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Ethyl Glucuronide and Ethyl Sulfate Assays in Clinical Trials, Interpretation, and Limitations: Results of a Dose Ranging Alcohol Challenge Study and 2 Clinical Trials

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Abstract

Background

The ethanol metabolites, ethyl glucuronide (EtG) and ethyl sulfate (EtS), are biomarkers of recent alcohol consumption that provide objective measures of abstinence. Our goals are to better understand the impact of cutoff concentration on test interpretation, the need for measuring both metabolites, and how best to integrate test results with self-reports in clinical trials.

Methods

Subjects (n = 18) were administered, 1 week apart, 3 alcohol doses calibrated to achieve blood concentrations of 20, 80, and 120 mg/dl, respectively. Urinary EtG/EtS was measured at timed intervals during a 24-hour hospitalization and twice daily thereafter. In addition, participants from 2 clinical trials provided samples for EtG/EtS and drinking histories. Cutoffs for EtG/EtS of 100/50, 200/100, and 500/250 ng/ml were evaluated.

Results

Twelve hours following each challenge, EtG was always positive at the 100 and 200 cutoffs, but at 24 hours sensitivity was poor at all cutoffs following the low dose, and poor after 48 hours regardless of dose or cutoff. Similarly, in the clinical trials EtG sensitivity was good for detecting any drinking during the last 24 hours at the 2 lowest cutoffs, but under 40% during the last 24 to 48 hours. Sensitivity was reduced at the 500 ng/ml cutoff. Discrepancies between EtG and EtS were few. Comparison of self-reports of abstinence and EtG-confirmed abstinence indicated underreporting of drinking.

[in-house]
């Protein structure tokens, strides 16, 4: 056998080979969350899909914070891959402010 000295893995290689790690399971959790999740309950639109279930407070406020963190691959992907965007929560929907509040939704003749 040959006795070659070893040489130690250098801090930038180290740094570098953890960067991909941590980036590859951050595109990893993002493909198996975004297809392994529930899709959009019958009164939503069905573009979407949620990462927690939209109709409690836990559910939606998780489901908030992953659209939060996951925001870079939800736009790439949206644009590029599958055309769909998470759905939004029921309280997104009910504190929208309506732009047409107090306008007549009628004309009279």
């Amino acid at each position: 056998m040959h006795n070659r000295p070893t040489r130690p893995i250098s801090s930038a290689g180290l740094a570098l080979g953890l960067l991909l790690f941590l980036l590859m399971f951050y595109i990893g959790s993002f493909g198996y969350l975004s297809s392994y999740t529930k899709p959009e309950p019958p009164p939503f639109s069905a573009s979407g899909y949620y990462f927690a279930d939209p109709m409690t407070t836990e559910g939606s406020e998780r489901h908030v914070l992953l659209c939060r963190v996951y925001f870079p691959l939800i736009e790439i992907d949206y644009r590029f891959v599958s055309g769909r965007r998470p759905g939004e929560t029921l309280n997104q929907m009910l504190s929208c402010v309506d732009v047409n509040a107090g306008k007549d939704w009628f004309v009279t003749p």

Conclusions

Any drinking the night before should be detectable the following morning with EtG cutoffs of 100 or 200 ng/ml. Twenty-four hours after drinking, sensitivity is poor for light drinking, but good for heavier consumption. At 48 hours, sensitivity is low following 6 drinks or less. Increasing the cutoff to 500 ng/ml leads to substantially reduced sensitivity. Monitoring both EtG and EtS should usually be unnecessary. We recommend EtG-confirmed self-reports of abstinence for evaluation of outcomes in clinical trials.

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